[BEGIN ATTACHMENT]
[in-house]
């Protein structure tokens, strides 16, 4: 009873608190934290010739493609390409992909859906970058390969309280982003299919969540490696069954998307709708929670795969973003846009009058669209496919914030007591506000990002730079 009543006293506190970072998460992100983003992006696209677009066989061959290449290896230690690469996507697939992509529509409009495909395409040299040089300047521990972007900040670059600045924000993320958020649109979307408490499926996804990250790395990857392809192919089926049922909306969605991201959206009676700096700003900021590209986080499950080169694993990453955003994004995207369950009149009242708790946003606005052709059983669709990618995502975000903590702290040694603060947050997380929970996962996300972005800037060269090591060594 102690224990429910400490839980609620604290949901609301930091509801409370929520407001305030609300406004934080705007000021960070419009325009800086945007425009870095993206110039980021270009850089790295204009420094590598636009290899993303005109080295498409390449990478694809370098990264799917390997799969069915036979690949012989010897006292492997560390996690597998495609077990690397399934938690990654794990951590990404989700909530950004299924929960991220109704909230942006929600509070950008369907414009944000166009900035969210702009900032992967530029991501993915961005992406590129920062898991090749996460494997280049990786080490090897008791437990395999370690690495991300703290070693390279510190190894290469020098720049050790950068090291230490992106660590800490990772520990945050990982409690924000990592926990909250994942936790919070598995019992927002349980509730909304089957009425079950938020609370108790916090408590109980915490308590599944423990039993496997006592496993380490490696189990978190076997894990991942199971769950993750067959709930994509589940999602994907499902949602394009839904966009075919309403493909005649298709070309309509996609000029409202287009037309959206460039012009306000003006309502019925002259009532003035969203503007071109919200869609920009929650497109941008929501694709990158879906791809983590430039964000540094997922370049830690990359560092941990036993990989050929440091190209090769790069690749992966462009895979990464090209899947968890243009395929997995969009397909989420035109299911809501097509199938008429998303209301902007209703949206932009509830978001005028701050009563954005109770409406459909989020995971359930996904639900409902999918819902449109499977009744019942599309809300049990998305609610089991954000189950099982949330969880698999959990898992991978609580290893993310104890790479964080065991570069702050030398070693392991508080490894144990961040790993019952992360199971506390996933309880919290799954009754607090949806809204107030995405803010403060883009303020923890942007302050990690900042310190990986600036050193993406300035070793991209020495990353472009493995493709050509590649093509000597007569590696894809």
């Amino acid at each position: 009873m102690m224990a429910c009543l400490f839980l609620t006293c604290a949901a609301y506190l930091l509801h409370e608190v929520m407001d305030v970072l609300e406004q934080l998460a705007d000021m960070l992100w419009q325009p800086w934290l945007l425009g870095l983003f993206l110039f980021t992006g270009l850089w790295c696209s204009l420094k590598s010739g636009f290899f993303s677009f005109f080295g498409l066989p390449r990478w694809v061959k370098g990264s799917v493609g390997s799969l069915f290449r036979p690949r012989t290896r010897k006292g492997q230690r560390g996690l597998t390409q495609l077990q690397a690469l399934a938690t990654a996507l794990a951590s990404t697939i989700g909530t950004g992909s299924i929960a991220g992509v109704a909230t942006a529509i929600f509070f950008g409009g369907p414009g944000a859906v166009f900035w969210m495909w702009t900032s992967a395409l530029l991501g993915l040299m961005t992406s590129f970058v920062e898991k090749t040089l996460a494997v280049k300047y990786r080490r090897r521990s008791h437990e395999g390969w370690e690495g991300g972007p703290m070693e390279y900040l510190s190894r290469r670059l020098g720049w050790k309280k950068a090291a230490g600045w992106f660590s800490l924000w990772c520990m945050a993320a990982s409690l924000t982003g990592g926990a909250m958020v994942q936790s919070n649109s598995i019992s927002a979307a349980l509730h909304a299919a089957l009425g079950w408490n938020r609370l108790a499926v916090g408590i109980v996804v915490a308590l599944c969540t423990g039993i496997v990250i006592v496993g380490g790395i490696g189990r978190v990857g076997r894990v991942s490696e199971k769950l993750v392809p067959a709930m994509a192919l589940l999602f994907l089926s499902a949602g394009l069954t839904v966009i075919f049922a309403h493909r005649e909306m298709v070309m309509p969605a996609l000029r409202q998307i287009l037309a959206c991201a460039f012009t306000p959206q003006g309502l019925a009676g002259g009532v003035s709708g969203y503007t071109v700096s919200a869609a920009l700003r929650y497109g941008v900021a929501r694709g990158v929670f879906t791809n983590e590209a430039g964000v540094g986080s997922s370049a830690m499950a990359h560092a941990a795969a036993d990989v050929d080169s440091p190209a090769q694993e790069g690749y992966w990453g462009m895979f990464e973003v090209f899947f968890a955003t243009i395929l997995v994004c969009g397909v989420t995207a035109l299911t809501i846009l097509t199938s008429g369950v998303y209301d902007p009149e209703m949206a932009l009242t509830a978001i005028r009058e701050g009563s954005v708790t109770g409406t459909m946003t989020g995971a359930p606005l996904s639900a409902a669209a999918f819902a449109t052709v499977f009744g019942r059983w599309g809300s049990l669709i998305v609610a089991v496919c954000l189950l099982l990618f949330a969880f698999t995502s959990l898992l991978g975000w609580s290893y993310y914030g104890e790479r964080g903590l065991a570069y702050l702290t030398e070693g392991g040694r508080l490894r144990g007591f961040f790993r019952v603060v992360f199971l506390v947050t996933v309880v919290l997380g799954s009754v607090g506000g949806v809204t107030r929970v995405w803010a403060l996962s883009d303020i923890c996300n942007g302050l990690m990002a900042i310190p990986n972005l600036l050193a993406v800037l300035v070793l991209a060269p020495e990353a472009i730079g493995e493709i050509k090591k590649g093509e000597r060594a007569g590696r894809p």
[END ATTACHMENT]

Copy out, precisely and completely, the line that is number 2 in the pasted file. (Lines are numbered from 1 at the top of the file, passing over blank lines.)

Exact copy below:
């Protein structure tokens, strides 16, 4: 009873608190934290010739493609390409992909859906970058390969309280982003299919969540490696069954998307709708929670795969973003846009009058669209496919914030007591506000990002730079 009543006293506190970072998460992100983003992006696209677009066989061959290449290896230690690469996507697939992509529509409009495909395409040299040089300047521990972007900040670059600045924000993320958020649109979307408490499926996804990250790395990857392809192919089926049922909306969605991201959206009676700096700003900021590209986080499950080169694993990453955003994004995207369950009149009242708790946003606005052709059983669709990618995502975000903590702290040694603060947050997380929970996962996300972005800037060269090591060594 102690224990429910400490839980609620604290949901609301930091509801409370929520407001305030609300406004934080705007000021960070419009325009800086945007425009870095993206110039980021270009850089790295204009420094590598636009290899993303005109080295498409390449990478694809370098990264799917390997799969069915036979690949012989010897006292492997560390996690597998495609077990690397399934938690990654794990951590990404989700909530950004299924929960991220109704909230942006929600509070950008369907414009944000166009900035969210702009900032992967530029991501993915961005992406590129920062898991090749996460494997280049990786080490090897008791437990395999370690690495991300703290070693390279510190190894290469020098720049050790950068090291230490992106660590800490990772520990945050990982409690924000990592926990909250994942936790919070598995019992927002349980509730909304089957009425079950938020609370108790916090408590109980915490308590599944423990039993496997006592496993380490490696189990978190076997894990991942199971769950993750067959709930994509589940999602994907499902949602394009839904966009075919309403493909005649298709070309309509996609000029409202287009037309959206460039012009306000003006309502019925002259009532003035969203503007071109919200869609920009929650497109941008929501694709990158879906791809983590430039964000540094997922370049830690990359560092941990036993990989050929440091190209090769790069690749992966462009895979990464090209899947968890243009395929997995969009397909989420035109299911809501097509199938008429998303209301902007209703949206932009509830978001005028701050009563954005109770409406459909989020995971359930996904639900409902999918819902449109499977009744019942599309809300049990998305609610089991954000189950099982949330969880698999959990898992991978609580290893993310104890790479964080065991570069702050030398070693392991508080490894144990961040790993019952992360199971506390996933309880919290799954009754607090949806809204107030995405803010403060883009303020923890942007302050990690900042310190990986600036050193993406300035070793991209020495990353472009493995493709050509590649093509000597007569590696894809």